Self-Registration can be useful for external users. And a process that allows for validation of the e-mail address before activating the account is adding a layer of confidence versus who the requester is.
Here is a simple example that you can customize to meet your needs.
First let's look at the Self-Registration validation process.
Figure 1: Welcome Page for IdM 4(RBPM).
Figure 2: Self-Registration page.
Figure 3: Account is disabled upon Self-Registration account creation.
Figure 4: User receives e-mail via e-mail address typed in the self-registration form. The e-mail includes validation link.
Figure 5: User is directed to web form for activating the account. Additionally, the user must agree to the Terms & Conditions, otherwise account will not be activated.
Figure 6: Once user agrees to the Ts&Cs(checkbox is checked) account will be activated.
Figure 7: User can now login to IdM and other auto-provisioned apps(via IdM drivers).
First, you need to configure Self-Registration in IdM. You can follow these instructions: TID: 3002868 - How to allow anonymous users to self register to the User Application Portal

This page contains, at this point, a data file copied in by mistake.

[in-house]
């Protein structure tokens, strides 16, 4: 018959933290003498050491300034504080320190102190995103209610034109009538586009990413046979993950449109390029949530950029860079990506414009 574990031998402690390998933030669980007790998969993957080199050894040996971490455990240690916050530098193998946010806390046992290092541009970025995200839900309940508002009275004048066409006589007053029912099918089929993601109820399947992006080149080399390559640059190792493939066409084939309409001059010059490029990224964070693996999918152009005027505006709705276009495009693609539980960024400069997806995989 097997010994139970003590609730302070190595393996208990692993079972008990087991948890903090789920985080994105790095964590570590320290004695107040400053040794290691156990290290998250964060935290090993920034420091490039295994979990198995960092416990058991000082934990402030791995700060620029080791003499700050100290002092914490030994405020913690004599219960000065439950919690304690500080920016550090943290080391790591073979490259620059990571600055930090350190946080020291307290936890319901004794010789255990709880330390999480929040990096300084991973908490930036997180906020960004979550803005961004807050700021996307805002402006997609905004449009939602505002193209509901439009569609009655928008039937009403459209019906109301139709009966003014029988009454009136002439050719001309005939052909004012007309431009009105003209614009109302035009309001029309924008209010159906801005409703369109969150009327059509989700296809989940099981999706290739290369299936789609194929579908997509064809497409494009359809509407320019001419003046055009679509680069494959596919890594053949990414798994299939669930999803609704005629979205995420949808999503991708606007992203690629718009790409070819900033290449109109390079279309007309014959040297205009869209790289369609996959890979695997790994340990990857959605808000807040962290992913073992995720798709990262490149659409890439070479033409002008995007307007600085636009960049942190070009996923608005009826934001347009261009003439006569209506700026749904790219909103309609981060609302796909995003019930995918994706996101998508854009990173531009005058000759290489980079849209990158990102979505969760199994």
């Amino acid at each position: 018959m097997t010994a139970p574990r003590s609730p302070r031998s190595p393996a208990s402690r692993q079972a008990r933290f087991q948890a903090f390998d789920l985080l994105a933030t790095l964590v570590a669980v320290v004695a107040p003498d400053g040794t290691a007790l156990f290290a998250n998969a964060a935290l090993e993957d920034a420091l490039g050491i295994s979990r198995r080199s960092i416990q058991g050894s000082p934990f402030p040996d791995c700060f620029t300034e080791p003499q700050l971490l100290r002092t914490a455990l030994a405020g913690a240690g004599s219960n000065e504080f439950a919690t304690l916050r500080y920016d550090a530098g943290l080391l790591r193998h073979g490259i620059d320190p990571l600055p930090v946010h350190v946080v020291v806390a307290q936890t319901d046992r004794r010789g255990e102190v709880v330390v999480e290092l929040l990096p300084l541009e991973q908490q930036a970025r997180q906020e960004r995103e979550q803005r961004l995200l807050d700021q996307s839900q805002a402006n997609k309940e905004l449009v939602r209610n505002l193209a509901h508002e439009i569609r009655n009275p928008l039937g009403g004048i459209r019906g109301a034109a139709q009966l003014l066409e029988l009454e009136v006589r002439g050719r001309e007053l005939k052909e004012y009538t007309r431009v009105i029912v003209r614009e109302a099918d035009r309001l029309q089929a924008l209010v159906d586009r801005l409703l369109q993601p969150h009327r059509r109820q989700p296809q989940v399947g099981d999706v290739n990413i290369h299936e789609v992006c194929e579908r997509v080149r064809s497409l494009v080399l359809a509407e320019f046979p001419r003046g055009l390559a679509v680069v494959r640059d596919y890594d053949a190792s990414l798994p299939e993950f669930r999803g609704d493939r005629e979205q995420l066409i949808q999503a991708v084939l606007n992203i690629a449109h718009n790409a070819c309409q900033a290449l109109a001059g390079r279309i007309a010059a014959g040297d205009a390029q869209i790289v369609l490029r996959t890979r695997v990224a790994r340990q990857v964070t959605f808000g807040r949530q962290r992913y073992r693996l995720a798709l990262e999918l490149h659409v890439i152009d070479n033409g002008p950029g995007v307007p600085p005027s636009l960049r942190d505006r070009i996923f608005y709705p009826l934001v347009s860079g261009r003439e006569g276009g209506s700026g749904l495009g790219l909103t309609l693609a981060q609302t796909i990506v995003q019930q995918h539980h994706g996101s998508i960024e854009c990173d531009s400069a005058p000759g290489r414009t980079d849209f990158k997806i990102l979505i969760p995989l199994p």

N.B. You need to grant trustee write rights(All attributes rights) at the OU level to the Public user.
Then you need a Null or Loopback driver to:
Figure 8: Null Driver rule that disables the user, generate a unique key, and send the e-mail.
Figure 9: Null driver rule that watches for account validation.
Figure 10: Null driver filter.
The zip download includes and export of the ECMA MD5 hash function, the Null Driver policy, and the war archive that includes the jsp form for e-mail validation.
N.B. I am using the admin account to write the attribute in the vault using the jsp form, but for a real deployment, a special account with only access to the single attribute selected would be appropriate.
For the war, I just deployed it on JBoss which I also use to run IdM(RBPM). You can access the JBoss console using http://idm_server_address:port (admin/admin is default).
Figure 12: Deploying war on JBoss.